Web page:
So What Do You Do?

August 27, 2014 at 10:23 am 1 comment

Maybe as a result of a recent article on this site relating to sports administration, this writer was contacted this week to complete a questionnaire on this very topic.

It was interesting as there were several areas that provoked thought. The main question appeared to be ‘what do you think the role of a sports administrator is?’ There answer options along the lines of a) increase participation numbers in their chosen sport, b) develop elite pathways to produce international athletes, c) manage and run competitions for all ages and standards to participate. There were others but you probably get the idea.

The one thing that became clear the further one went into the questionnaire is that in Australia a great deal is being lumped onto state organisations. Should they really be responsible for elite programs and is this possibly where the structure of sports administration is falling down?

Many sports overarching national body is passing down responsibility to the state federations to run elite development programs, in some cases funding is dependent on the success of those programs. Yet surely elite programs should be wholly and solely under the auspices of the national body. They should have scouts around the country sourcing talent to be a part of these programs, it should not be left to state bodies?

If this is however to be the structure whereby the National body will oversee the individual state bodies one would expect that each state body’s constitution would be identical; as then the tasks and responsibilities would be clear to all concerned. Having  looked at two sports, Hockey and Football, this is not the case. State bodies constitutions all differ, although there are obvious similarities.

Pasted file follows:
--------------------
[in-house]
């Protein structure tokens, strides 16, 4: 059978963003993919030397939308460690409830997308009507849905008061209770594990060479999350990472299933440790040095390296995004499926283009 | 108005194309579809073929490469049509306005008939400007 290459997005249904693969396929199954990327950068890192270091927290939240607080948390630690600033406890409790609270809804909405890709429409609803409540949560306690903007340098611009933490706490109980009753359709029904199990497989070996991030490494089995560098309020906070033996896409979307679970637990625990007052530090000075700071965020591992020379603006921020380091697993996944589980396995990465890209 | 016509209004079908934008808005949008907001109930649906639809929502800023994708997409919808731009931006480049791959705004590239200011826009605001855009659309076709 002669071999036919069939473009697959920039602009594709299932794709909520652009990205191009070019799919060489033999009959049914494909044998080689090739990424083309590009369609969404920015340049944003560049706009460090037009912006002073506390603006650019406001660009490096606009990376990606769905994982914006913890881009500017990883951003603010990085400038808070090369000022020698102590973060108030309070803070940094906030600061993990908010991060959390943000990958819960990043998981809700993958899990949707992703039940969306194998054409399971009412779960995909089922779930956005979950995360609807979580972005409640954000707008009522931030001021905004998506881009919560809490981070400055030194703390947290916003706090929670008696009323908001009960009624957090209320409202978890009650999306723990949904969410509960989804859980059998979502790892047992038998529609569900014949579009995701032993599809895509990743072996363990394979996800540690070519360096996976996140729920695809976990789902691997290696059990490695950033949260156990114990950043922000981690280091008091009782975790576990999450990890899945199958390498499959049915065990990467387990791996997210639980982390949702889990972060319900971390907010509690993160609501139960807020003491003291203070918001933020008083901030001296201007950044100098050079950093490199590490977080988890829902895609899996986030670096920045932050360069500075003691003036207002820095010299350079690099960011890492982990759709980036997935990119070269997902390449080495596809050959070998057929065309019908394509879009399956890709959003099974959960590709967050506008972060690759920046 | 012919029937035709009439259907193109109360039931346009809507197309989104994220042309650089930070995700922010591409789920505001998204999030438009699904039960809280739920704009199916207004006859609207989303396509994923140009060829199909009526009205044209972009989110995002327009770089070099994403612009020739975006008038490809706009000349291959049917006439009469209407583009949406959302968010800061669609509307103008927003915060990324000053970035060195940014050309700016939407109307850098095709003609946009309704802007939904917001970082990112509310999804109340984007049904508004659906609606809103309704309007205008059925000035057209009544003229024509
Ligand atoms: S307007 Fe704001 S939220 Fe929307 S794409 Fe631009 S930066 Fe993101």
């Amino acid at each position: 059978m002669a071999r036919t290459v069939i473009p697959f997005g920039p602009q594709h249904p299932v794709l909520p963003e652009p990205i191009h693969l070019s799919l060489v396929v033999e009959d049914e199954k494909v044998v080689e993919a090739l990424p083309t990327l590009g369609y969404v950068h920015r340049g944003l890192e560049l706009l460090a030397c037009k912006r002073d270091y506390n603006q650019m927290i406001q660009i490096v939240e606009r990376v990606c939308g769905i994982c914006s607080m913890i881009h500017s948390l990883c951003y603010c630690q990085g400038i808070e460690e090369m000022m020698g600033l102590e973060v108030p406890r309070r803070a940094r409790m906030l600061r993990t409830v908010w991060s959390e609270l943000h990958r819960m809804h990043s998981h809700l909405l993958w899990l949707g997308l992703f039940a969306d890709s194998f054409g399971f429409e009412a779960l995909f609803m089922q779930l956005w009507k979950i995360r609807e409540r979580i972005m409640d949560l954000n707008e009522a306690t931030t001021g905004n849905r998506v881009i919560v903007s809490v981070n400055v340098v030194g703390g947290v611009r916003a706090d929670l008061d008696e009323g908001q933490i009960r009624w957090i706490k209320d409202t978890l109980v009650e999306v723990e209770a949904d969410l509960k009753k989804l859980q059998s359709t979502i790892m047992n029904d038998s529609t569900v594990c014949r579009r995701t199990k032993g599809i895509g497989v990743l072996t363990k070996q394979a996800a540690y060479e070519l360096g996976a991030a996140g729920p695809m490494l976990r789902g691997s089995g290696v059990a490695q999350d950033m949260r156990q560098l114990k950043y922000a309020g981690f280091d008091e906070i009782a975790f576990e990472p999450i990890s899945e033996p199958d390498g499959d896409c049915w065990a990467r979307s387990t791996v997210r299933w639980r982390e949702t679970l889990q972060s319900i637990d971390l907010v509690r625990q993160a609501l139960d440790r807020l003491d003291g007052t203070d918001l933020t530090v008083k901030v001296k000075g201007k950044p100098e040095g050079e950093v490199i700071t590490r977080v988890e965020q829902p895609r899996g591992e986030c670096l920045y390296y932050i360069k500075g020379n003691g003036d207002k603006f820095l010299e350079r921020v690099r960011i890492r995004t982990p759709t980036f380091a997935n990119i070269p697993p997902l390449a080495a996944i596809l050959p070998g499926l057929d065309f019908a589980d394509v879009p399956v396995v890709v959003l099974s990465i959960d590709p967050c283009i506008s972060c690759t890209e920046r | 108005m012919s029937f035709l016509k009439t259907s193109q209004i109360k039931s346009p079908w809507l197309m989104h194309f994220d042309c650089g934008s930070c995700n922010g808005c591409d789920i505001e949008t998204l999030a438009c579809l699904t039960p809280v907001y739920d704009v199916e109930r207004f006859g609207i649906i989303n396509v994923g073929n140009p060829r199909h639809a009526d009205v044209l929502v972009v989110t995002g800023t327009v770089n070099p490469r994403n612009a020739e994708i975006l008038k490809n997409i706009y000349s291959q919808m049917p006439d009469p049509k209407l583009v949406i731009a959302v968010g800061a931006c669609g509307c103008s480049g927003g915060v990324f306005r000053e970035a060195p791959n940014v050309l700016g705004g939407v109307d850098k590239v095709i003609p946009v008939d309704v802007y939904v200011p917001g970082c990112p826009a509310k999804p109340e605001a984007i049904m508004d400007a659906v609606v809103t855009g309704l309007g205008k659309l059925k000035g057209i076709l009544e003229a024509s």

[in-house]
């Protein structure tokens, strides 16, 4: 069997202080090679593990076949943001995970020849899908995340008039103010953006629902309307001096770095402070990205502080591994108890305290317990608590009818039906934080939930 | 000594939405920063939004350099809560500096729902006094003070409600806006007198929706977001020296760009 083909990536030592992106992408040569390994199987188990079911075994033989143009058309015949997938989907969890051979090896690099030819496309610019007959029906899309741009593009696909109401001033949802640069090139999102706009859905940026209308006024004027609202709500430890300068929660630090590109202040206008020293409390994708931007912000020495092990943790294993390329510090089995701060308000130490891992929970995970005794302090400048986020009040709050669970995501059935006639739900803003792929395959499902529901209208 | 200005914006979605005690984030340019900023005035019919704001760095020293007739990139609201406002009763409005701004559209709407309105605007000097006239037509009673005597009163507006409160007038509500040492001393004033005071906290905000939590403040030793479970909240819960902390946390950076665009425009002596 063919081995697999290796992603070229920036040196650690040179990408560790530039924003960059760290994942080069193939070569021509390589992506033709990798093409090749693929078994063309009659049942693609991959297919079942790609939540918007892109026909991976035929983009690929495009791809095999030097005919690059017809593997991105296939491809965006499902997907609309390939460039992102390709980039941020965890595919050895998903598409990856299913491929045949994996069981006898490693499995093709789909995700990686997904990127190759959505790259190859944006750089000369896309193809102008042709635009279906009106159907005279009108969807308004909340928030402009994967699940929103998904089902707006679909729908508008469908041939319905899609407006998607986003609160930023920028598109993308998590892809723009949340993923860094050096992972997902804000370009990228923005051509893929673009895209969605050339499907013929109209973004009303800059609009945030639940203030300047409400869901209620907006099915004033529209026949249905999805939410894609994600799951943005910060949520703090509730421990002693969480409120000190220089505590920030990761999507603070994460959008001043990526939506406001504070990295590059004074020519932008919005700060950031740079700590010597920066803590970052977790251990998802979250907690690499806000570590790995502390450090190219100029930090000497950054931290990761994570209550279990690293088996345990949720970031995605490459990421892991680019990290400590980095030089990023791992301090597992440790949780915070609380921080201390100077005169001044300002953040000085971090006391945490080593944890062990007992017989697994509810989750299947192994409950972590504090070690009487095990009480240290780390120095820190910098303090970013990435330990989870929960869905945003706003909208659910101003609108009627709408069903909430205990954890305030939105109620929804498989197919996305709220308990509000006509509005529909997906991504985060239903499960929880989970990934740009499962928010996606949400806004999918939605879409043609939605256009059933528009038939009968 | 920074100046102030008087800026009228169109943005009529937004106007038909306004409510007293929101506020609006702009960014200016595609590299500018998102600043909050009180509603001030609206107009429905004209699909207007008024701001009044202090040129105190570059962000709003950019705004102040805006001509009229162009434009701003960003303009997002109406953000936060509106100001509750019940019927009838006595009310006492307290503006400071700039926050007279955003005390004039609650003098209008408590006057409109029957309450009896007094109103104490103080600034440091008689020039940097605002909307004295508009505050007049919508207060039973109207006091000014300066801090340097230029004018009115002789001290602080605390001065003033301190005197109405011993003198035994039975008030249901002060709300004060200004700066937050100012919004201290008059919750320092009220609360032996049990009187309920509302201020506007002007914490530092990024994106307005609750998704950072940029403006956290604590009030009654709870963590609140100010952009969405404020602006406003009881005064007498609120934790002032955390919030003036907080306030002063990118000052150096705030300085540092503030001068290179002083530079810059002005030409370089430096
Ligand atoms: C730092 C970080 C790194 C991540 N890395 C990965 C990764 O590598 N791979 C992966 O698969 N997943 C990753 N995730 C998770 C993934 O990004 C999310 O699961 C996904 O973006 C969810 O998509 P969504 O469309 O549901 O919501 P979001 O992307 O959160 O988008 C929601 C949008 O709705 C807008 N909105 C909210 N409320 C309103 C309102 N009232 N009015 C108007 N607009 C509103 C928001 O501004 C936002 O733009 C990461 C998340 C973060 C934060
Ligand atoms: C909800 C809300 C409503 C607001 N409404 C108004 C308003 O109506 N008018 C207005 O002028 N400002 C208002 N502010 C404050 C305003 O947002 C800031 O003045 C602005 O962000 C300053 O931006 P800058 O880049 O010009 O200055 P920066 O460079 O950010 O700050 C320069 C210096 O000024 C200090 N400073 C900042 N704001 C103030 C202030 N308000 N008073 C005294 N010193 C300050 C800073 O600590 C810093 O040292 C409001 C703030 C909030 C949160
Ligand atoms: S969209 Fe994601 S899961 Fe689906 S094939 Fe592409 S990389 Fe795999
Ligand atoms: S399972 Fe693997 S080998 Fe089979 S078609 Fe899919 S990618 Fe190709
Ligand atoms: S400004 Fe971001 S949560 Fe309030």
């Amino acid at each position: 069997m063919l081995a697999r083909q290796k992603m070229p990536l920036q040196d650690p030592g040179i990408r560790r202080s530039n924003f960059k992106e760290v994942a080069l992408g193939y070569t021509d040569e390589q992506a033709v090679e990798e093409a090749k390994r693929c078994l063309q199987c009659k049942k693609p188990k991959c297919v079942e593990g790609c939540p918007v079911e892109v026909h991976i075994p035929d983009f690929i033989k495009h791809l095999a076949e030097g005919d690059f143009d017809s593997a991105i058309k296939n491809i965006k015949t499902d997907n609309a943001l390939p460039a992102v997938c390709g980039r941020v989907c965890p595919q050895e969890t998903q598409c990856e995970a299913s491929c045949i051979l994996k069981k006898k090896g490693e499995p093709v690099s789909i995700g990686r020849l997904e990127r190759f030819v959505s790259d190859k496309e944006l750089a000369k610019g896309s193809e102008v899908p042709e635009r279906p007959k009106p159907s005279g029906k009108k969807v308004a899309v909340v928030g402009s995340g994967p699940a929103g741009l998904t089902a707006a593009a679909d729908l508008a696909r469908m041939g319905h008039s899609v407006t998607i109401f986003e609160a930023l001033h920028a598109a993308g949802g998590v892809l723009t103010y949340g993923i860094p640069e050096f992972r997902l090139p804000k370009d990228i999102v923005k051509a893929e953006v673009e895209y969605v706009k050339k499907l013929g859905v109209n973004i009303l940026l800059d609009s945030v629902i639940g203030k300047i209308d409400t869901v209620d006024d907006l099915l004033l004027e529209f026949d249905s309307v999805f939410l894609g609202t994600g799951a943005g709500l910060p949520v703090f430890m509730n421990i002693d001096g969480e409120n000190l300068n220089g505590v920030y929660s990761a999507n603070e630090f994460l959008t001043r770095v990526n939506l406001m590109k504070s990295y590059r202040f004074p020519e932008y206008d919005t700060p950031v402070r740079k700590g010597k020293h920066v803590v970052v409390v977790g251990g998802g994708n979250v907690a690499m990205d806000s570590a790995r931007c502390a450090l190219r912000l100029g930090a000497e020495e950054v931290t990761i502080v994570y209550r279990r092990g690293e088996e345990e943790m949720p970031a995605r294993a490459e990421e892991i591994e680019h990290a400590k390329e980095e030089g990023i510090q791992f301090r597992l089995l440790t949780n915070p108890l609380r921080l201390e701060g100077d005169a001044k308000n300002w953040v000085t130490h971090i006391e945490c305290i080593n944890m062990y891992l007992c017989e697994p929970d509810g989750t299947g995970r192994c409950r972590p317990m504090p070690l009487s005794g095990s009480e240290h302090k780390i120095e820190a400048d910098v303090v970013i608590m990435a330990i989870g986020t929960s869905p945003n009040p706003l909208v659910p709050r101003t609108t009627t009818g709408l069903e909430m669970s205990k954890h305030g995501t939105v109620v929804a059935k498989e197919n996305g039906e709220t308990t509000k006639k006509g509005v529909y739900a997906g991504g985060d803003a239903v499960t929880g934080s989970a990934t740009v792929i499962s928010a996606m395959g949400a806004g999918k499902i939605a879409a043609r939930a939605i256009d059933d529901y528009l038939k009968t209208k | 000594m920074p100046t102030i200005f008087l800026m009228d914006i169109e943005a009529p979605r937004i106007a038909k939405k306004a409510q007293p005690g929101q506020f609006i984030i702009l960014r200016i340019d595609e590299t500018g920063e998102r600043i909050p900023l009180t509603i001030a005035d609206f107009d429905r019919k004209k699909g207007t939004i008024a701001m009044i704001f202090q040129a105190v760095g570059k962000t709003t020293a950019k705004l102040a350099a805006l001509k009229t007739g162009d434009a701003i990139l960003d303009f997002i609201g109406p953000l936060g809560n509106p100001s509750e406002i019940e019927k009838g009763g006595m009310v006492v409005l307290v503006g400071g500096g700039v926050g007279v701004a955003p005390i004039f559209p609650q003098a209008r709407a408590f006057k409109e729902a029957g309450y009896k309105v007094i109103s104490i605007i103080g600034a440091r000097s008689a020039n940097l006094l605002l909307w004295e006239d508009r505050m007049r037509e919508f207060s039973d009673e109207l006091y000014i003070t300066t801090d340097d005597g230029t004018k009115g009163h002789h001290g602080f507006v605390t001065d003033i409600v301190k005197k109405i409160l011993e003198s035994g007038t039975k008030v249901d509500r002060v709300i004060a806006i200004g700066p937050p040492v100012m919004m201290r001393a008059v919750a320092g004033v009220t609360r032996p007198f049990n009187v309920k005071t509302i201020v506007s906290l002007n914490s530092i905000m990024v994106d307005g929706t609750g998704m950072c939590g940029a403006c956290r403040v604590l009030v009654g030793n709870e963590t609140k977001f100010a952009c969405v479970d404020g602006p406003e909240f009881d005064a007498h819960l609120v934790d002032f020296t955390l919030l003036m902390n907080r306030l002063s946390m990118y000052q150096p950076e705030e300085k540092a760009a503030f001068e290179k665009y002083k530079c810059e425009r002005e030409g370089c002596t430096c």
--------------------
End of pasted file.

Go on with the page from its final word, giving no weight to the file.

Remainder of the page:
Just as sporting teams need structure, so too does sporting administration. If something as simple as this cannot be uniform no wonder there is disparity around the nation as to what the key responsibilities of the state bodies are.

Common areas in all are the responsibility to “grow participation numbers” or “grow awareness of the game.” Also to “seek and obtain improved facilities” is another common thread, along with “running competitions” and “promotion of the sport” in order to grow government and general awareness.

In truth is this really the job of the state bodies? Surely the national body should be the ones implementing a strategy to increase participation numbers, backed by funding for programs associated to this along with advertising support. At the moment in most cases in many sports it is simply left to the state bodies to run and administer these programs.

The thing that became clear completing this questionnaire was that national bodies have slowly been pushing more and more responsibility onto state bodies. In many cases the state bodies and their board’s have then had to find sponsors and funding to cover the additional administrative costs associated to these extra responsibilities. Money that sponsors often believe is going directly to youth development or set areas of the game. The same has been true with government funding. Some sports used to fund the athletes directly via AIS scholarships, now these are being distributed by the various sport’s governing body, and many athletes have seen a reduction of their funding due to “administrative costs.”